Part of the fun I had writing editorials was helping lead the community we served. Whether Oregon City, Ore., or in Beaumont or Amarillo, Texas, we sought to provide a beacon for the community to follow. By definition, therefore, our intent was to persuade readers of our newspaper to accept that what we said was the truth as we saw it. If you did, then you would follow our lead.

Isn’t that a simple concept? Sure it is! It’s also one we avoided confronting head-on while we published editorials endorsing candidates or supporting issues that were placed on ballots.

I never was naïve to think that readers of our newspapers would be malleable creatures whose minds could be changed by what they read in the newspaper. But by golly, we never stopped trying to change minds.

We used to say publicly on our pages that we recognized and accepted that our readers were intelligent enough to make up their own mind and were able to cobble together rational reasons for the point of view they held. I’ll stand by that principle even though I no longer write for newspapers, but write only for myself.

I was having the time of my professional life interviewing those individuals, who came to us in search of our editorial endorsement or, if you’ll pardon the term, our blessing.

However, when you hear an opinion writer say with a straight face that he or she doesn’t intend to change anyone’s mind with an editorial, well . . . just try to stifle your laughter.

Repeating the same cliche I’ve been hearing

Good grief. I am now repeating the cliché I keep hearing from family and friends when the discussion turns to the fate and cloudy future of print media.

I have talked about the slow and inexorable demise of quality journalism at one of the newspapers where I once worked, the Amarillo Globe-News.

Then I get the response: It’s happening everywhere!

I guess they intend to make me feel better. It has the opposite effect. That response seems to diminish the agony my former colleagues and I felt while we watched the newspaper decline ever so slowly and steadily.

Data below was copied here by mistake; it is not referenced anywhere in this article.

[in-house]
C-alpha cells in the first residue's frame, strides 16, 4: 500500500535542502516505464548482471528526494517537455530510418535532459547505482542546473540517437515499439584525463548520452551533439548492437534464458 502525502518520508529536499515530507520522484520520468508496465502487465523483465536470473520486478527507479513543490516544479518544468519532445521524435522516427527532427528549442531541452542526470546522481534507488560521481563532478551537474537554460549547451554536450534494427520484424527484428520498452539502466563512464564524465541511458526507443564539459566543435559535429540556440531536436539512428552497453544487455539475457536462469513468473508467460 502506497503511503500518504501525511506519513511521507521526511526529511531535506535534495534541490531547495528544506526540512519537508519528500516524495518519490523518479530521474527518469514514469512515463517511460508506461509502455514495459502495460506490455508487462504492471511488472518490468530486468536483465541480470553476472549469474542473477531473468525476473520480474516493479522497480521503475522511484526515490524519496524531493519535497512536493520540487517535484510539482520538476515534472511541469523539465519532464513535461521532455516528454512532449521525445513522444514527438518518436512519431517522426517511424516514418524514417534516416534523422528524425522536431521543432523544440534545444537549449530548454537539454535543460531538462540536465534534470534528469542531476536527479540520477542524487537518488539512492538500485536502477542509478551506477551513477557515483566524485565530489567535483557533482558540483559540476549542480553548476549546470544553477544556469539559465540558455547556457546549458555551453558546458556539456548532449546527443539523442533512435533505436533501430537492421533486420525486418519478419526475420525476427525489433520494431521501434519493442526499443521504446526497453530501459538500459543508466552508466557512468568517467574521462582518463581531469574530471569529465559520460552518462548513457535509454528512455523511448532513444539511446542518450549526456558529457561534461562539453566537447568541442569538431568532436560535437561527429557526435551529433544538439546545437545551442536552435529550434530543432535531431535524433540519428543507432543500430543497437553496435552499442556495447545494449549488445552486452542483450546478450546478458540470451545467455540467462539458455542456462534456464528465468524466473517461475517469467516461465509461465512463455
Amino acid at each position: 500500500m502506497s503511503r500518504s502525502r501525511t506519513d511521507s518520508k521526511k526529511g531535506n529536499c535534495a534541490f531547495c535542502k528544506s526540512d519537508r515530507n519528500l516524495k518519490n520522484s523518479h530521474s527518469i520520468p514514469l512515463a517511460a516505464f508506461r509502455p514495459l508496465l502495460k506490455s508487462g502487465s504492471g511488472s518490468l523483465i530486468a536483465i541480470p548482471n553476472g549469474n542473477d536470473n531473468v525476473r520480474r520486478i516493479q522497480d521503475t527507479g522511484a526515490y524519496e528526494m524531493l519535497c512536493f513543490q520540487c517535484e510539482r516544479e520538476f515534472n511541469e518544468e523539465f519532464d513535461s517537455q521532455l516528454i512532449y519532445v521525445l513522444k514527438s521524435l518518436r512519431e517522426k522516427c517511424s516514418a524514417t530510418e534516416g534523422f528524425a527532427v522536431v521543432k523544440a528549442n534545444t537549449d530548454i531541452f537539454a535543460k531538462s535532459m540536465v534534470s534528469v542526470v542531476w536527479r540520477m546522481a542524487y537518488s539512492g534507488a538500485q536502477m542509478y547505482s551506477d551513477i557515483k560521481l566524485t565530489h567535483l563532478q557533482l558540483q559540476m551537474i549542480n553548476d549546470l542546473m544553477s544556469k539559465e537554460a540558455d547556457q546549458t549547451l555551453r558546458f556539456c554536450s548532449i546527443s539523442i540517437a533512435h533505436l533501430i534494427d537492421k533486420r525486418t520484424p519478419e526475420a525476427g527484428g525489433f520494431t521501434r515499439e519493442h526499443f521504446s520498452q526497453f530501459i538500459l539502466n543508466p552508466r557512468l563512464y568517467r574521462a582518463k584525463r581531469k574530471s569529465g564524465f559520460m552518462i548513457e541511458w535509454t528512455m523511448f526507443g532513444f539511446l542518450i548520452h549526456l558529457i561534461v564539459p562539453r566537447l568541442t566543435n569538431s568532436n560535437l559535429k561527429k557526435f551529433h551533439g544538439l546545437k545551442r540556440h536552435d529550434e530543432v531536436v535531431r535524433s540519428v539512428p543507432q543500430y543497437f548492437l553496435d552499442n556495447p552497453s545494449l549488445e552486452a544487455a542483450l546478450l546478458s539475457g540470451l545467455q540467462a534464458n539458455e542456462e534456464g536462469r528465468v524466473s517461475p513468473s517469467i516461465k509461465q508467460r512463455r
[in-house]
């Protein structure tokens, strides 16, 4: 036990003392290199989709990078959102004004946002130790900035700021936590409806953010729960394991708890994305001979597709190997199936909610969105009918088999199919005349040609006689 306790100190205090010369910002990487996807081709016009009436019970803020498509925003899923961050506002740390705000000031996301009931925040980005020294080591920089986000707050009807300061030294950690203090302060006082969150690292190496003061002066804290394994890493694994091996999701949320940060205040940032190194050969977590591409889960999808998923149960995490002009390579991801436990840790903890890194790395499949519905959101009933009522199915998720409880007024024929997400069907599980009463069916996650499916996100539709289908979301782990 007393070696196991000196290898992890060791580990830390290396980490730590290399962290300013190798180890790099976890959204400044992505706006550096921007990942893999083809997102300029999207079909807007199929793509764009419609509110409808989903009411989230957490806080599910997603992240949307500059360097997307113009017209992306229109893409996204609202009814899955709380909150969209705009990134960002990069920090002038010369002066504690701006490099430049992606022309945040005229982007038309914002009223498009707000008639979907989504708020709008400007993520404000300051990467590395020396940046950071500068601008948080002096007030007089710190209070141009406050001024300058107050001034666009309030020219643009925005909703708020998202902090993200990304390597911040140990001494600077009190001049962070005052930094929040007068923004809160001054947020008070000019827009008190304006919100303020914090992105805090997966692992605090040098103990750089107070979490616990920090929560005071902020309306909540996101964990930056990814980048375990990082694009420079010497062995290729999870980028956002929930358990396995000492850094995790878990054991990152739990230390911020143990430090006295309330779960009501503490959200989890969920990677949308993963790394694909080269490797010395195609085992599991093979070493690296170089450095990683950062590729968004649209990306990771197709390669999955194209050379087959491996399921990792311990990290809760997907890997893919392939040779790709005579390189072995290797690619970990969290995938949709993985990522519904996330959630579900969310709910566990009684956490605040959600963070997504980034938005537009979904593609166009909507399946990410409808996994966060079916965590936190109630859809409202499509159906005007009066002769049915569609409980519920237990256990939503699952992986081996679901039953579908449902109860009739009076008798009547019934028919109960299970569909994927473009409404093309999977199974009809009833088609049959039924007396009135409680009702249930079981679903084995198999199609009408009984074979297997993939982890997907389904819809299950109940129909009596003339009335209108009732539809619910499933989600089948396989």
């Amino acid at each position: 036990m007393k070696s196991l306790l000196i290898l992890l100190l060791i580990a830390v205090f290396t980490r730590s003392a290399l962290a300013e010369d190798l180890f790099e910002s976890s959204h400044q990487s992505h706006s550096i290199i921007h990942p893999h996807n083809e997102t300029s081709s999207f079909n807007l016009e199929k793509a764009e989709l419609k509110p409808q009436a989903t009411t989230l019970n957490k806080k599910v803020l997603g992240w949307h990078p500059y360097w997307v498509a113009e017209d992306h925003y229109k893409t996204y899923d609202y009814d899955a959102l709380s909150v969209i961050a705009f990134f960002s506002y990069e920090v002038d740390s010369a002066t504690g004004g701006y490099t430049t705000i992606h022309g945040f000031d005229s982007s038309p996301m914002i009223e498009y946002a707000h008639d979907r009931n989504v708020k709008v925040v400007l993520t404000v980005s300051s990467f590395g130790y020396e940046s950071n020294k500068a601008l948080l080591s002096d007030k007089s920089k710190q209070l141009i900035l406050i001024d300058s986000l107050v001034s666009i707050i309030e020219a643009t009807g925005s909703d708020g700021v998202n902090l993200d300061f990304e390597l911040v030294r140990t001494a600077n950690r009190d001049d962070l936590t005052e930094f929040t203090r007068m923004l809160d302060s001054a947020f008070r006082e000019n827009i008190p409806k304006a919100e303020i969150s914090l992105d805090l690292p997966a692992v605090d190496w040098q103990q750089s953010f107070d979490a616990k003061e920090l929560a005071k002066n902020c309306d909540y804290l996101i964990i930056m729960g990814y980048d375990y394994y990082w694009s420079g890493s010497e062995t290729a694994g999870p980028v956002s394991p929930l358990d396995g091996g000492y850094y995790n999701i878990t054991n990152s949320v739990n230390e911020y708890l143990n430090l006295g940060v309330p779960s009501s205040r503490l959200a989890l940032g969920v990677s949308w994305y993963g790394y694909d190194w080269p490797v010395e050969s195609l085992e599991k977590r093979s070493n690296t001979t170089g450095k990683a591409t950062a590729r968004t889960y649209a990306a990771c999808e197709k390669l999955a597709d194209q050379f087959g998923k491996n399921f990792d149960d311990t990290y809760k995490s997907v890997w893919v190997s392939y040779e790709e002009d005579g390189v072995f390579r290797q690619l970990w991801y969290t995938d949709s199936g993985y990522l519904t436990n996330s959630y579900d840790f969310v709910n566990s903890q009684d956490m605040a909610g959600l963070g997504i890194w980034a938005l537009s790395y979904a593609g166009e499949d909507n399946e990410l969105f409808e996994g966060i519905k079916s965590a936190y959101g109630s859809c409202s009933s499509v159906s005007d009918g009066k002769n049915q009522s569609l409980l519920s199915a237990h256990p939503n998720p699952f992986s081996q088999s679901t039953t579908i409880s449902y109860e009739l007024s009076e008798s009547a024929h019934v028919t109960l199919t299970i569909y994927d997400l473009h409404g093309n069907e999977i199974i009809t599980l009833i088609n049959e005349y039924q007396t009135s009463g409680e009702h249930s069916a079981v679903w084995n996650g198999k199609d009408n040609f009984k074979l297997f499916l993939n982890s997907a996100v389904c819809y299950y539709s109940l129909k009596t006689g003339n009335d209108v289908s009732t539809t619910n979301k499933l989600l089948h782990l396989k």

Now comes news of the death of a community newspaper, the Hereford Brand. Wouldn’t you know it? I am now saying the very thing I’ve been hearing: What’s occurring in Hereford is happening in small towns all across the United States of America.

It sickens me, man.

The social media have helped render newspapers — the products of quality journalism — increasingly irrelevant in people’s daily lives.

Who needs a newspaper when people have those phones in their pockets, or hitched to their belt, or tucked in their purses? They have 24/7 access to cable news shows, Internet sources and any manner of other outlets. They are bombarded with opinion, much of it unqualified. They form their world view on the basis of what pours into those phones or into their laptop or desk top computers.

The Brand will close up officially on Wednesday. Its publisher said declining circulation and advertising revenues have brought about this inevitable outcome.

And by golly, it ain’t unique to Hereford or Deaf Smith County or the Texas Panhandle. It’s happening in communities all across the land.

What’s more, every single one of them is poorer because of this relentless trend.

I am saddened beyond measure and I hate with a passion that I am being forced to acknowledge the sad truth that it’s happening everywhere.

Keep our eyes on Texas Tech vet school progress

I have spoken already on this blog about some of the damage that can be done to West Texans who depend on their state senator to look after projects that provide direct benefit to their part of the state.

I want to discuss briefly one specific project: the Texas Tech University System’s plan to build a school of veterinary medicine at its medical school campus in Amarillo.

Why mention it? Because a veteran legislator, Sen. Kel Seliger, an Amarillo Republican, has been yanked out of the chairman’s seat on the Higher Education Committee. Seliger lost the chairmanship he has occupied for several legislative sessions.

The loss of that seat could cost the Panhandle dearly. My sincere and adamant hope is that it does not endanger the veterinary medicine school that Tech wants to build in Amarillo.